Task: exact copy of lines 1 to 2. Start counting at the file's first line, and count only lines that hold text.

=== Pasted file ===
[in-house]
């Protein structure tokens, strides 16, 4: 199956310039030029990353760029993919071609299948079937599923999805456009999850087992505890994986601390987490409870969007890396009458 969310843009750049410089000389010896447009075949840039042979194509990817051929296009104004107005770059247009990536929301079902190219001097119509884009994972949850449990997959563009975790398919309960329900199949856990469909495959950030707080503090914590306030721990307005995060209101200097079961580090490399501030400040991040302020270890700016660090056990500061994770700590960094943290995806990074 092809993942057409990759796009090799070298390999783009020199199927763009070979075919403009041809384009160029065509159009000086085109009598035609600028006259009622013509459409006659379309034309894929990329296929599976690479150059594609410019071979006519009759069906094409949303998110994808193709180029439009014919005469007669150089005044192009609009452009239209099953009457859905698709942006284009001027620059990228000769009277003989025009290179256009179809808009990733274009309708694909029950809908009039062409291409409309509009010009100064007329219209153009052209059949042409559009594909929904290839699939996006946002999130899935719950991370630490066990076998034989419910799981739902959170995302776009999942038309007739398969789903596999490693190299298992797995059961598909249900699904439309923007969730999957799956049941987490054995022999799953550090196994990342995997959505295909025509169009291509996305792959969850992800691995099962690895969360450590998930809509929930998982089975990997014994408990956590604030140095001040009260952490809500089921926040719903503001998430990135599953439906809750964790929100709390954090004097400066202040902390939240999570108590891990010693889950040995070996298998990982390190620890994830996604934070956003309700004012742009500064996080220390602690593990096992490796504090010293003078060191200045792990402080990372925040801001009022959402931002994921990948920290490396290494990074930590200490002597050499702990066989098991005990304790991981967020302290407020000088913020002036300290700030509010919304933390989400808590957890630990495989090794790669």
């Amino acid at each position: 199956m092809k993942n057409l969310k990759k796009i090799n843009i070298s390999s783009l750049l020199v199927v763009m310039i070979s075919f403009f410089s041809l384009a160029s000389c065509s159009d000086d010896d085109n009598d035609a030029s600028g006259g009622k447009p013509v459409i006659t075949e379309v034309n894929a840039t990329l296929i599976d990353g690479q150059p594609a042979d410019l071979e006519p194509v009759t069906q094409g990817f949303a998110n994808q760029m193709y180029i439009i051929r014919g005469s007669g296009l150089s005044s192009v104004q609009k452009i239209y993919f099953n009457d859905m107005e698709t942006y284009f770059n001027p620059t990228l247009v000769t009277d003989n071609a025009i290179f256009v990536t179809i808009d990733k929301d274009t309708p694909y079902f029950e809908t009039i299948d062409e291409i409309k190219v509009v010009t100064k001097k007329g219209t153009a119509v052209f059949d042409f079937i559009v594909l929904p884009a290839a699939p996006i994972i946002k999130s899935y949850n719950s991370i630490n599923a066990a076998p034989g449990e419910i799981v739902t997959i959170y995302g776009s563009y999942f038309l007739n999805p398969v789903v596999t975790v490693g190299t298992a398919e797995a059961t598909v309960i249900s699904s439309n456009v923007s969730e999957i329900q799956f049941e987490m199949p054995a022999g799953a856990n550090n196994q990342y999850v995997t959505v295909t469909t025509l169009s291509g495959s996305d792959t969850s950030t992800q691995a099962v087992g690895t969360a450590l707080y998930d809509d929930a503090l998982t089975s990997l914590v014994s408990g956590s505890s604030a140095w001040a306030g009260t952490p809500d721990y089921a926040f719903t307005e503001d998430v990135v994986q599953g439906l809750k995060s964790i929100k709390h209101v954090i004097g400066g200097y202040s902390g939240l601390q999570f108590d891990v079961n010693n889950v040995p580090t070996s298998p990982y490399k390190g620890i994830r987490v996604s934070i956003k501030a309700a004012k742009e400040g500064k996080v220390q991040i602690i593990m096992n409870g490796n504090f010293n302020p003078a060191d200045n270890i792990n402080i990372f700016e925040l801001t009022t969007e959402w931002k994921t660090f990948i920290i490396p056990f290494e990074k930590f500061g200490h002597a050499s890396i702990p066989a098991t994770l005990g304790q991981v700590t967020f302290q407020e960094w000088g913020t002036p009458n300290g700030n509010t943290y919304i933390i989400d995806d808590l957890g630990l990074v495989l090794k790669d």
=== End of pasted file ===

[in-house]
């Protein structure tokens, strides 16, 4: 199956310039030029990353760029993919071609299948079937599923999805456009999850087992505890994986601390987490409870969007890396009458 969310843009750049410089000389010896447009075949840039042979194509990817051929296009104004107005770059247009990536929301079902190219001097119509884009994972949850449990997959563009975790398919309960329900199949856990469909495959950030707080503090914590306030721990307005995060209101200097079961580090490399501030400040991040302020270890700016660090056990500061994770700590960094943290995806990074 092809993942057409990759796009090799070298390999783009020199199927763009070979075919403009041809384009160029065509159009000086085109009598035609600028006259009622013509459409006659379309034309894929990329296929599976690479150059594609410019071979006519009759069906094409949303998110994808193709180029439009014919005469007669150089005044192009609009452009239209099953009457859905698709942006284009001027620059990228000769009277003989025009290179256009179809808009990733274009309708694909029950809908009039062409291409409309509009010009100064007329219209153009052209059949042409559009594909929904290839699939996006946002999130899935719950991370630490066990076998034989419910799981739902959170995302776009999942038309007739398969789903596999490693190299298992797995059961598909249900699904439309923007969730999957799956049941987490054995022999799953550090196994990342995997959505295909025509169009291509996305792959969850992800691995099962690895969360450590998930809509929930998982089975990997014994408990956590604030140095001040009260952490809500089921926040719903503001998430990135599953439906809750964790929100709390954090004097400066202040902390939240999570108590891990010693889950040995070996298998990982390190620890994830996604934070956003309700004012742009500064996080220390602690593990096992490796504090010293003078060191200045792990402080990372925040801001009022959402931002994921990948920290490396290494990074930590200490002597050499702990066989098991005990304790991981967020302290407020000088913020002036300290700030509010919304933390989400808590957890630990495989090794790669």